Mel's Healing Pilgrimage 2016

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Friday, December 19, 2014

Sometimes Love Sounds a Little Crazy

This painting by Tanner might be my favorite piece in the Philadelphia Museum of Art. It shows a perfectly typical girl somewhere from the Middle East. This Mary is not at all the fair-haired, blue eyed damsel found in typical Renaissance paintings.

The whole painting is so realistic to me. Mary herself in particular looks utterly true. She's darker, for one.

And scared.

And puzzled.

And maybe even sarcastic. As in, "You're joking, right?"

After all, what sane, sensible girl wouldn't be shocked by the visit of some apparition telling her that she will soon be carrying a special child.

What sane, sensible girl wouldn't be horrified by how her family will feel when they find out? And don't even go there when it comes to telling her boyfriend. If they had slang in those days, which every language does, I'm sure she'd be thinking something akin to "WTF"?

I know I would.

The colors, textures, and shadows of the painting intensify the feelings that she seems to be having. This isn't the happy, glowing Mary we usually think about when we hear about the coming of Jesus. We are told that the story of the coming of unfettered love and compassion. Advent leads to Christmas and throughout this season we are eagerly waiting for this amazing love.

But maybe that's just as mistaken an impression as those Renaissance paintings. I look around and I'd say that most every active Christian in America, especially those who are involved in churches, are frantically busy trying to do what others are doing -- shopping, celebrating, gathering, traveling -- and be active in their churches at the same time. It's frantic and busy and often times less than that picture of perfect love.

Our world today is equally frightened. The political situation in American much less in other parts of our often-times dangerous world offers challenges even to the most wide-eyed optimist.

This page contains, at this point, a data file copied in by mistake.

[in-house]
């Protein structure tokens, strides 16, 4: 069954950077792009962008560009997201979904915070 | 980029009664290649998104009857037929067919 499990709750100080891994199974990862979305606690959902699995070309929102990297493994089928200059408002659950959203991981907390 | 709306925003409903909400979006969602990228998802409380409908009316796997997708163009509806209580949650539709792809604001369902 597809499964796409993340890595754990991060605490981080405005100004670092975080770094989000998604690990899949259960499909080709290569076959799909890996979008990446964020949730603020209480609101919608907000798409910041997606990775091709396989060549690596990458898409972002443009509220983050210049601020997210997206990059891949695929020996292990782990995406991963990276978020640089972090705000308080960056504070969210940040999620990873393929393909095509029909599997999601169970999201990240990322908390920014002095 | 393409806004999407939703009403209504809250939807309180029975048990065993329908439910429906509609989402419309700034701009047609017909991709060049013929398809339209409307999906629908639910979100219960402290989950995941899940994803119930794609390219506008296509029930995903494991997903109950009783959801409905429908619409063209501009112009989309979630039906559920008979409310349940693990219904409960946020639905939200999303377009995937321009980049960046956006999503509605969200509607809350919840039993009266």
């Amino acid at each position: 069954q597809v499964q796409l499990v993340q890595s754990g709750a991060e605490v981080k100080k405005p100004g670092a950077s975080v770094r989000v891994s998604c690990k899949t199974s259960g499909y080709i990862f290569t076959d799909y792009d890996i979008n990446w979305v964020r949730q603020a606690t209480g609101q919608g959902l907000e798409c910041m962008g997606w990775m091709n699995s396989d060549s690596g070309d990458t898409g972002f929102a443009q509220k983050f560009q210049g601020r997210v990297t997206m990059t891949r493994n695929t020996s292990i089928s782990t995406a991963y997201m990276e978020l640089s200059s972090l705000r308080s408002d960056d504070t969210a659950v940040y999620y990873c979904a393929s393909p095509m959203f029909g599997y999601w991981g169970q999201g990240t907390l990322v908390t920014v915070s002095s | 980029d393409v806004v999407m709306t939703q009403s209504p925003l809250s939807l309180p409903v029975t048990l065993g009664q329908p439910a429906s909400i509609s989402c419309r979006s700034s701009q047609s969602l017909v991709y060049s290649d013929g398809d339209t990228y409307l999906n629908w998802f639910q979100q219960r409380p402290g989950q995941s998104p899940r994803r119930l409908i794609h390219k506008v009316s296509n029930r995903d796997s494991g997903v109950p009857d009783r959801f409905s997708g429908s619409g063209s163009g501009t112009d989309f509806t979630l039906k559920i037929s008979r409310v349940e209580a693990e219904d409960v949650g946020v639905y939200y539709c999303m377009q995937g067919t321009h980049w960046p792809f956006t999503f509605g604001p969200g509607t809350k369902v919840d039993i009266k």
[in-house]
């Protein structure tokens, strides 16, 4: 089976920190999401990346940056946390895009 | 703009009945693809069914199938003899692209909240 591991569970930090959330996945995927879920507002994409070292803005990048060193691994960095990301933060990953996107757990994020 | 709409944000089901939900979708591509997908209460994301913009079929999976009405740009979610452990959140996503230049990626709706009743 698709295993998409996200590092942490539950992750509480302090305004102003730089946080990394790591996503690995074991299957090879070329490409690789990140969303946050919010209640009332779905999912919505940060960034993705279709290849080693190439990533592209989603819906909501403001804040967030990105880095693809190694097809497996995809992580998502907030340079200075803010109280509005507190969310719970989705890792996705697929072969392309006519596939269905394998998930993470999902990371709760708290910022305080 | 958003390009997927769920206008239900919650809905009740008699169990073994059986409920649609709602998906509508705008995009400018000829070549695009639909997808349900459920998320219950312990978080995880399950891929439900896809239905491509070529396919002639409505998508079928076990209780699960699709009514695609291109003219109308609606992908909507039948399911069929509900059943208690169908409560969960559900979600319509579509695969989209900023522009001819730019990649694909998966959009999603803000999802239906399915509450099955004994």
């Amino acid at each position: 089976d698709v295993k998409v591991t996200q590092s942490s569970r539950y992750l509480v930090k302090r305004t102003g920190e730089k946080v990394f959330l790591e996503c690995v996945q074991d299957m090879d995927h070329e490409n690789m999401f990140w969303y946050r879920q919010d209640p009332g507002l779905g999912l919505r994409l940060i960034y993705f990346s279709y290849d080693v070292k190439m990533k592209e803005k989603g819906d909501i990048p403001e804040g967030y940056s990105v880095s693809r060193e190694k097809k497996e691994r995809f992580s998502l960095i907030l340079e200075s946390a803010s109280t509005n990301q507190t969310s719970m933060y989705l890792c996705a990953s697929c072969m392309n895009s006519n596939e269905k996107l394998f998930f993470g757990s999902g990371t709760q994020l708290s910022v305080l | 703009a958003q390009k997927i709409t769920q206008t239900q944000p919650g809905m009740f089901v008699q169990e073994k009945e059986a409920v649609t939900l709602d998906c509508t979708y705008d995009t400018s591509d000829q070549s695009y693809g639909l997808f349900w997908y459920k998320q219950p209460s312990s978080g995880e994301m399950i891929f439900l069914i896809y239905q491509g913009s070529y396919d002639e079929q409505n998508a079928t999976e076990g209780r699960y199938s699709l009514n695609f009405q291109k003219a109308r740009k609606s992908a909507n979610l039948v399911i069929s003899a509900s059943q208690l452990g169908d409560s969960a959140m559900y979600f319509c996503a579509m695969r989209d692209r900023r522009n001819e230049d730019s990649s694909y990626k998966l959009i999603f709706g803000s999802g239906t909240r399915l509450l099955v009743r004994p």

Yet, love is there waiting to be discovered. We have so much potential to welcome love and grace into our lives, if we move beyond the fear.

I view Mary and Joseph not as awed adults as is portrayed in paintings and media, but as incredibly brave teenagers. Maybe they're a bit like most young adults I meet today: fearless to the point that they behave as though they are immortal. They face the challenge put to them by their visions head-on.

Because love demands it. Love isn't meant to be seen from sideways glances. It's the full embrace, the bear hug, the never-gonna-let-you-go squeeze that comforts. You can't get that by being coy. And you can't see it or even notice that it's there if you're afraid.

I'm in a discerning mood right now. I feel and hear things that call out to me that have frightened me. It didn't dissipate upon my marriage. It didn't disappear upon walking the Camino de Santiago. No, in fact, it got stronger and reinforced. I see this painting and I'm wondering if that's me cowering in the corner.

I look and pray to Mary and Joseph to show me what fearless love looks like. And I invite you to pray for the love that knows no limits into your lives, regardless of your fears. You and I weren't meant to fear the invitation to love. If we know love is there waiting, we must get past our darkest nights and see the light that is to come.

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